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Everything posted by imkidd57

  1. Excellent - thanks very much for adding to the knowledge about this unit!
  2. Hi and welcome to the SI forum! The basic 'No Disc' problem may be the sensor in the MD unit that tells it when a disc has been inserted after the lid is closed. It is a small black pin on the left-hand side of the MD base when the lid is open: This pin engages with one of the holes on the underside of the minidisc itself, and the pin gets pushed down when the minidisc is inserted and the lid closed: In older machines, this pin can become less sensitive and requires to be pushed down further. The malfunction can be associated with particular discs though. Do you have another to try? Otherwise you can test by putting a piece of sellotape over the pin to stick it down, then put the minidisc in and try closing the lid. If it reads the disc then you can assume it is the hole depth not being enough. I have overcome this problem by putting a tiny piece of paper into the hole of the minidisc itself, and pressing it down hard to flatten it within the hole using a small screwdriver. The effect is to raise the base of the hole and make it push that pin down a bit further when the lid is closed. Sadly, on some units the pin gets snapped off due to rough treatment and requires replacing. BTW, the 'white gunk' you saw on the spiral is lithium grease which is supposed to be there to lubricate the worm drive mechanism. If you cleaned off the excess then that's probably fine as there should be enough remaining in the thread to work.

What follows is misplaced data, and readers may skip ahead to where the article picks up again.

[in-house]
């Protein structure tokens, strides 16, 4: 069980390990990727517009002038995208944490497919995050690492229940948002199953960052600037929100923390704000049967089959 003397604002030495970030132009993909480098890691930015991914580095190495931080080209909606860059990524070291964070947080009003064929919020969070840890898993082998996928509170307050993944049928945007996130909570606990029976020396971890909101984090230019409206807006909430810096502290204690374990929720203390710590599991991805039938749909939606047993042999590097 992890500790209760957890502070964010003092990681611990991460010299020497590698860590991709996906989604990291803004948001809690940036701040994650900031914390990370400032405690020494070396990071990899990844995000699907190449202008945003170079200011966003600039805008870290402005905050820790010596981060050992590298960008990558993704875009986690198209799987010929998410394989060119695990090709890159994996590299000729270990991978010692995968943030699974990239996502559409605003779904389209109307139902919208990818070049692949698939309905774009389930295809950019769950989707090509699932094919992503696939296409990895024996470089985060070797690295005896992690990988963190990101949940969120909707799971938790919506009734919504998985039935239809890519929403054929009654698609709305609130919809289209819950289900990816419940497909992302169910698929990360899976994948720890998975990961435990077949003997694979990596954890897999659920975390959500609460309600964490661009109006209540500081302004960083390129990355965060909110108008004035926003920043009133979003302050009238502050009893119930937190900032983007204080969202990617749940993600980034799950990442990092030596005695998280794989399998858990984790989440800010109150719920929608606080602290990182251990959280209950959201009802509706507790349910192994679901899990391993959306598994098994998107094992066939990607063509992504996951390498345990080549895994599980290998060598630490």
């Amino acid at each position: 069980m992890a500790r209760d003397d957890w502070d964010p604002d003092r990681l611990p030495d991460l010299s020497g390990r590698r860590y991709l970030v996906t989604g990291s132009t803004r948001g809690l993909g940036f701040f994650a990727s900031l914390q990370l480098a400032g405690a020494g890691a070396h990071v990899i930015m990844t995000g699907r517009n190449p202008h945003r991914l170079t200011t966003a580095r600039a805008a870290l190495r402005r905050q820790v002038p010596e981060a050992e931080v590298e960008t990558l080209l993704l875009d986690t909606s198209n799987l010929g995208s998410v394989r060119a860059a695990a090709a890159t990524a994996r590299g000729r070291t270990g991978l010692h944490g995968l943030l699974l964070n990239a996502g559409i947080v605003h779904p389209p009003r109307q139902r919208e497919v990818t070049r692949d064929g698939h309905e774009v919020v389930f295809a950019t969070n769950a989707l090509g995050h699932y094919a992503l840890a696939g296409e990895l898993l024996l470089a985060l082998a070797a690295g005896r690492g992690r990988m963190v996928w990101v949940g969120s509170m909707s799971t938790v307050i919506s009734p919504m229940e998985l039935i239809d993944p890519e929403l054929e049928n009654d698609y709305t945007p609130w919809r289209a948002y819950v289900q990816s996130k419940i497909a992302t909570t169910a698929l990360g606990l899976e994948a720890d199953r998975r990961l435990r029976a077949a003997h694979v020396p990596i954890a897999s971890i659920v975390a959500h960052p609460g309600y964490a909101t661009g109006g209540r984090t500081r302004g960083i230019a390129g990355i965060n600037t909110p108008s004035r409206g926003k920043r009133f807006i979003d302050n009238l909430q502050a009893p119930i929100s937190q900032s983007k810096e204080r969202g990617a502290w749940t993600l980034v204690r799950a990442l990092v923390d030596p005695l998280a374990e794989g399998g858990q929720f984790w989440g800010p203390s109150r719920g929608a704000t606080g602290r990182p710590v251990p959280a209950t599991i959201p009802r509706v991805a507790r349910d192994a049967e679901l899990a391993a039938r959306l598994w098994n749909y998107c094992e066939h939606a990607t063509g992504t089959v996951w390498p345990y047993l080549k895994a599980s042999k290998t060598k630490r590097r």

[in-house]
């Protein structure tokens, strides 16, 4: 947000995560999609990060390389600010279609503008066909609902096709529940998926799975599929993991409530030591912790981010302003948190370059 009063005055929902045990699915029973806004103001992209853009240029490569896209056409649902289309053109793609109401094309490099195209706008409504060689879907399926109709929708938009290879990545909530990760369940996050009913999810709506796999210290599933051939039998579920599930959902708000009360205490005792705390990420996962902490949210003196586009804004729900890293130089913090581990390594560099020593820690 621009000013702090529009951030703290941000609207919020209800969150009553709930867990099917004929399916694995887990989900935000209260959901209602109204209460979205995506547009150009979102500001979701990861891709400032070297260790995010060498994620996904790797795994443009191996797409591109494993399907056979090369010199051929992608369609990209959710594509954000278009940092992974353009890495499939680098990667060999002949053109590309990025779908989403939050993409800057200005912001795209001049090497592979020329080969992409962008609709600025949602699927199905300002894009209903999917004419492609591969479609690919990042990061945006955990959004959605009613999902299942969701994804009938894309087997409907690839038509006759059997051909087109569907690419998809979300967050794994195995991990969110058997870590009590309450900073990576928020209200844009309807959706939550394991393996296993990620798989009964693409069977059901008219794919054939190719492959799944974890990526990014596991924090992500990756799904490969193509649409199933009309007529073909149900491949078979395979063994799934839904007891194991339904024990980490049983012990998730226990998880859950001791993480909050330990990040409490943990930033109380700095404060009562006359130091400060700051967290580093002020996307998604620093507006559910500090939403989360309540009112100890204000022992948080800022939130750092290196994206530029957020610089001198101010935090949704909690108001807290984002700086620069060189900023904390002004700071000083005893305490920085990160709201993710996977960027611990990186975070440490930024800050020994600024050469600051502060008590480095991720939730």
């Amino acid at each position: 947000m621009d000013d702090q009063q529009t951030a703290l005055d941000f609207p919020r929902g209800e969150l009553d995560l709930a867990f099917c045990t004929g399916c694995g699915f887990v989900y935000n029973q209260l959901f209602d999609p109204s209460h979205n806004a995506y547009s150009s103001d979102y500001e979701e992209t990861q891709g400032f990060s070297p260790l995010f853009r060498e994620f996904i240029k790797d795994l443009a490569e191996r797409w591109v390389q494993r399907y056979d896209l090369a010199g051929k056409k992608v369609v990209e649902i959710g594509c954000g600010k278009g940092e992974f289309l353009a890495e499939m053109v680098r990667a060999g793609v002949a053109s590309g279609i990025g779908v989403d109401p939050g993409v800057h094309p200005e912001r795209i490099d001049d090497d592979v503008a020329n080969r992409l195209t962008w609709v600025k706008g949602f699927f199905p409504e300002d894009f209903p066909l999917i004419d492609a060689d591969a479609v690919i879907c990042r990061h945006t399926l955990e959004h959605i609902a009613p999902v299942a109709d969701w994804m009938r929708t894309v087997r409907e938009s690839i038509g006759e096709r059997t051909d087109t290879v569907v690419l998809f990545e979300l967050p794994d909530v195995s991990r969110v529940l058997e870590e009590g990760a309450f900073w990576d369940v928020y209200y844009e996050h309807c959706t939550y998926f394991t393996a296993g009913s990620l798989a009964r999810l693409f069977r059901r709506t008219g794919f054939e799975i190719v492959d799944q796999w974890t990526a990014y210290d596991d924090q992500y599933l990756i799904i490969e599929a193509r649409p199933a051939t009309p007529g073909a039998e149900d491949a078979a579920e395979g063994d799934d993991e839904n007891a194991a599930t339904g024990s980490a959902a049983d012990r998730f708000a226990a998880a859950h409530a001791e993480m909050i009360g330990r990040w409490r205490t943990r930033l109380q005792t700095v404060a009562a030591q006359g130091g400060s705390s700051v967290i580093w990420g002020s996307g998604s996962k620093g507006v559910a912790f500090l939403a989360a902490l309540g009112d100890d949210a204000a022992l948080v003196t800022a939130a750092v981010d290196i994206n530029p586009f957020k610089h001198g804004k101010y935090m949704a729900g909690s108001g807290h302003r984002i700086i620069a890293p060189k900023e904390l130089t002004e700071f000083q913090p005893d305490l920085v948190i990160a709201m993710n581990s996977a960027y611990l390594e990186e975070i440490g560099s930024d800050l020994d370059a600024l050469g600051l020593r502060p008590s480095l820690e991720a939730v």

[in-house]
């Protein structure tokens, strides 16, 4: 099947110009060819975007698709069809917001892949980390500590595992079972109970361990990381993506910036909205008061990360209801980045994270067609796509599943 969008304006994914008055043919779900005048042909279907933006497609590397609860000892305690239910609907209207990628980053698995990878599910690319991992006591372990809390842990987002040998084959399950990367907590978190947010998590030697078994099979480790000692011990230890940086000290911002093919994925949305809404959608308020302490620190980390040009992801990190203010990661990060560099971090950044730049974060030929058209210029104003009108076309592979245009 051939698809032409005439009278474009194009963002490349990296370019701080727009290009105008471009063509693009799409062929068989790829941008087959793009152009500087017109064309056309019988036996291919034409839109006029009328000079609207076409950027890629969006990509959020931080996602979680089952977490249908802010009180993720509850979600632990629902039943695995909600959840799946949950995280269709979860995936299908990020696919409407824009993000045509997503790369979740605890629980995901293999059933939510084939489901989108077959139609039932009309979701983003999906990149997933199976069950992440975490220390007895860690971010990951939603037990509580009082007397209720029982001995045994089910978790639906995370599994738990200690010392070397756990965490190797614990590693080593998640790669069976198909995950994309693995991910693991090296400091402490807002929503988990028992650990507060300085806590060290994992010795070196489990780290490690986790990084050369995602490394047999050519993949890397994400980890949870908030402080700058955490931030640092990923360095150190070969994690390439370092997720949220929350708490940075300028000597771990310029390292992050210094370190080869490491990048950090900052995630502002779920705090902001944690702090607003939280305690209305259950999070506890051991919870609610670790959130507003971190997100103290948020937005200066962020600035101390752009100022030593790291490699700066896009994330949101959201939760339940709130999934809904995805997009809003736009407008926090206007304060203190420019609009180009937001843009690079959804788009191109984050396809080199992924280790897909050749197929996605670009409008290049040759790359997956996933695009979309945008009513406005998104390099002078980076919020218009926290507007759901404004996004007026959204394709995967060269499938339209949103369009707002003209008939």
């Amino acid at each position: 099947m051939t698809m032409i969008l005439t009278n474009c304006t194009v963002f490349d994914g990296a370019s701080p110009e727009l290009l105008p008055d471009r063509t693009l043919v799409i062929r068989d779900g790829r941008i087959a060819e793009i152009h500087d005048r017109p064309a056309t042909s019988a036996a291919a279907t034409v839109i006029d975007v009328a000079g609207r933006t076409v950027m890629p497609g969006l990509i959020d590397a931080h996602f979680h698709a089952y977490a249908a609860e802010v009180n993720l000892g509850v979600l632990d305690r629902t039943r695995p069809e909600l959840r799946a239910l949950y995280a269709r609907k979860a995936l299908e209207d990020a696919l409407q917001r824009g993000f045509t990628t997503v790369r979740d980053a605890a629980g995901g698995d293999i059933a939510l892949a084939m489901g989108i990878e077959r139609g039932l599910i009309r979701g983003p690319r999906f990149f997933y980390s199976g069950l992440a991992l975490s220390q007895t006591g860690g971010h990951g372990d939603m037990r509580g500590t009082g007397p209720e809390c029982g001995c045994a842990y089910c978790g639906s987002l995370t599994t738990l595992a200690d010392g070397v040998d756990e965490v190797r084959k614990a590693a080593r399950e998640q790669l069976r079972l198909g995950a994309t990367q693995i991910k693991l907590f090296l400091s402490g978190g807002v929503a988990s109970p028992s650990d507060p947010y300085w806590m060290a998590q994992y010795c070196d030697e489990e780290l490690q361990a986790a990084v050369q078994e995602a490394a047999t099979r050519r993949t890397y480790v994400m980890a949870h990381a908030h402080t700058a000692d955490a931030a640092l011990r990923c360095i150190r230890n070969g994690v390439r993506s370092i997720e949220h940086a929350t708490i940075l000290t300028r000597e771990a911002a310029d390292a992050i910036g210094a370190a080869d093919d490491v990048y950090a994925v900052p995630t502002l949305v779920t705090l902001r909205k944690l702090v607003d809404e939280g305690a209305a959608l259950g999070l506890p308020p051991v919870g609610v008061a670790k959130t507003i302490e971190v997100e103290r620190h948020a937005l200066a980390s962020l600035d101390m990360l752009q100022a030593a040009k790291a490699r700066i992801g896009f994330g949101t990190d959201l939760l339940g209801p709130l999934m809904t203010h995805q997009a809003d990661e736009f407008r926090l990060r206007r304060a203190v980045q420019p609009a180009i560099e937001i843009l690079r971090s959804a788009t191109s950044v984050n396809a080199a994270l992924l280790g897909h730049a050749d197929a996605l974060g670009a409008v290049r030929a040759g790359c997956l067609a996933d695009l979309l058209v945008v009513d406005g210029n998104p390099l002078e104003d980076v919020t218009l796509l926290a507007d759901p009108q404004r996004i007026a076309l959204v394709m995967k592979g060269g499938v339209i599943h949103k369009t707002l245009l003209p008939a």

3. Great! Good luck with the repair 😊...
  4. Hi - I have an STL file for the lever lock assembly for a 333es, and comparing the service manuals it has the same part number... so very probably the same thing. Have attached it here, and will add the link to the source page if I can find it again! <edit: source page is here on SI Forums:> Anyway, I can print a couple for you in black or transparent PETG; unfortunately don't have any white PETG filament. Where are you located geographically? For reassembly and alignment of the disc tray mechanism, I recommend watching this video on YouTube as it covers a number of problems with the 333es such as belt change, disc tray adjustment, and recording issues. Again,comparing the service manuals, the principles are probably the same for the 555es. TL;DR... at exactly the 6min timepoint, he discusses and shows the alignment of marks on the rack, gear, and slider (which is also in the 555es manual p16). Lever lock assy Sony MDS-JA333ES.stl